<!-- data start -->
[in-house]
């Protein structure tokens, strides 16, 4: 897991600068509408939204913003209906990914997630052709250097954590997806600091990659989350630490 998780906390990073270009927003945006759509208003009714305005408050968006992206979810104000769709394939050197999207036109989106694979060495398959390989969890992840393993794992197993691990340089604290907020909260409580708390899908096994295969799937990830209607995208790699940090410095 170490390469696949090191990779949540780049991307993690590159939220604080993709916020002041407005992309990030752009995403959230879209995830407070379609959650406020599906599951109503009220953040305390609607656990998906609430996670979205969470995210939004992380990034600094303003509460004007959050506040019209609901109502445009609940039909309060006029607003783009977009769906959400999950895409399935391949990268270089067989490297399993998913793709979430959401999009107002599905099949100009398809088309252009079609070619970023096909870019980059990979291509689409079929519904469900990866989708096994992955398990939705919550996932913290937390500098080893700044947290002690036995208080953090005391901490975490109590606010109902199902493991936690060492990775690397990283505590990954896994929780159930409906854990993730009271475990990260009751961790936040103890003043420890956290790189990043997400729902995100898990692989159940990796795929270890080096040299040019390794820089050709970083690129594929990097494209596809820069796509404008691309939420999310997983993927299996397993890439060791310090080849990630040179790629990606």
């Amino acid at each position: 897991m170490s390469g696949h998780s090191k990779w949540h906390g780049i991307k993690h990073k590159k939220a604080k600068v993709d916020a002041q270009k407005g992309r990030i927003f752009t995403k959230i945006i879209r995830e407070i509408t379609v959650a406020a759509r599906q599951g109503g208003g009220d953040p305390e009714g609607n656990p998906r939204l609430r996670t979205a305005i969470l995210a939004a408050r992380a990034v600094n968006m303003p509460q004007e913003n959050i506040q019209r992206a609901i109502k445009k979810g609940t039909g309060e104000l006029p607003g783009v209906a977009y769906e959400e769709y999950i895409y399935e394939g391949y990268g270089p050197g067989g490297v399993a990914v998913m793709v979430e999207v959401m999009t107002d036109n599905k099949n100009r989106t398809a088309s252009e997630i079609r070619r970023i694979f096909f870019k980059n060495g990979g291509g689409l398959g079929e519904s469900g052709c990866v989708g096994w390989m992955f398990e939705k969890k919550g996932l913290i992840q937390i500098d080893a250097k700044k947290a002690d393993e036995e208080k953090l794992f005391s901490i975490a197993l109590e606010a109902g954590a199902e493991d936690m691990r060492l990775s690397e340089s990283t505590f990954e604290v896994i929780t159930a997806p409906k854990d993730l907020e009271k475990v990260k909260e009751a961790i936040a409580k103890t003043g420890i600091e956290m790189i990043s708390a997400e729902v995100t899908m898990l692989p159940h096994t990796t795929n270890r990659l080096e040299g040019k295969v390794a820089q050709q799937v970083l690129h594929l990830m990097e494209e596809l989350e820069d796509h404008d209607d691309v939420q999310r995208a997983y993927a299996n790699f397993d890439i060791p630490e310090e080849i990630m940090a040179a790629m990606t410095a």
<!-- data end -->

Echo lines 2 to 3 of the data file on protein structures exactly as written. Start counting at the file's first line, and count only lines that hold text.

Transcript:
């Protein structure tokens, strides 16, 4: 897991600068509408939204913003209906990914997630052709250097954590997806600091990659989350630490 998780906390990073270009927003945006759509208003009714305005408050968006992206979810104000769709394939050197999207036109989106694979060495398959390989969890992840393993794992197993691990340089604290907020909260409580708390899908096994295969799937990830209607995208790699940090410095 170490390469696949090191990779949540780049991307993690590159939220604080993709916020002041407005992309990030752009995403959230879209995830407070379609959650406020599906599951109503009220953040305390609607656990998906609430996670979205969470995210939004992380990034600094303003509460004007959050506040019209609901109502445009609940039909309060006029607003783009977009769906959400999950895409399935391949990268270089067989490297399993998913793709979430959401999009107002599905099949100009398809088309252009079609070619970023096909870019980059990979291509689409079929519904469900990866989708096994992955398990939705919550996932913290937390500098080893700044947290002690036995208080953090005391901490975490109590606010109902199902493991936690060492990775690397990283505590990954896994929780159930409906854990993730009271475990990260009751961790936040103890003043420890956290790189990043997400729902995100898990692989159940990796795929270890080096040299040019390794820089050709970083690129594929990097494209596809820069796509404008691309939420999310997983993927299996397993890439060791310090080849990630040179790629990606």
């Amino acid at each position: 897991m170490s390469g696949h998780s090191k990779w949540h906390g780049i991307k993690h990073k590159k939220a604080k600068v993709d916020a002041q270009k407005g992309r990030i927003f752009t995403k959230i945006i879209r995830e407070i509408t379609v959650a406020a759509r599906q599951g109503g208003g009220d953040p305390e009714g609607n656990p998906r939204l609430r996670t979205a305005i969470l995210a939004a408050r992380a990034v600094n968006m303003p509460q004007e913003n959050i506040q019209r992206a609901i109502k445009k979810g609940t039909g309060e104000l006029p607003g783009v209906a977009y769906e959400e769709y999950i895409y399935e394939g391949y990268g270089p050197g067989g490297v399993a990914v998913m793709v979430e999207v959401m999009t107002d036109n599905k099949n100009r989106t398809a088309s252009e997630i079609r070619r970023i694979f096909f870019k980059n060495g990979g291509g689409l398959g079929e519904s469900g052709c990866v989708g096994w390989m992955f398990e939705k969890k919550g996932l913290i992840q937390i500098d080893a250097k700044k947290a002690d393993e036995e208080k953090l794992f005391s901490i975490a197993l109590e606010a109902g954590a199902e493991d936690m691990r060492l990775s690397e340089s990283t505590f990954e604290v896994i929780t159930a997806p409906k854990d993730l907020e009271k475990v990260k909260e009751a961790i936040a409580k103890t003043g420890i600091e956290m790189i990043s708390a997400e729902v995100t899908m898990l692989p159940h096994t990796t795929n270890r990659l080096e040299g040019k295969v390794a820089q050709q799937v970083l690129h594929l990830m990097e494209e596809l989350e820069d796509h404008d209607d691309v939420q999310r995208a997983y993927a299996n790699f397993d890439i060791p630490e310090e080849i990630m940090a040179a790629m990606t410095a």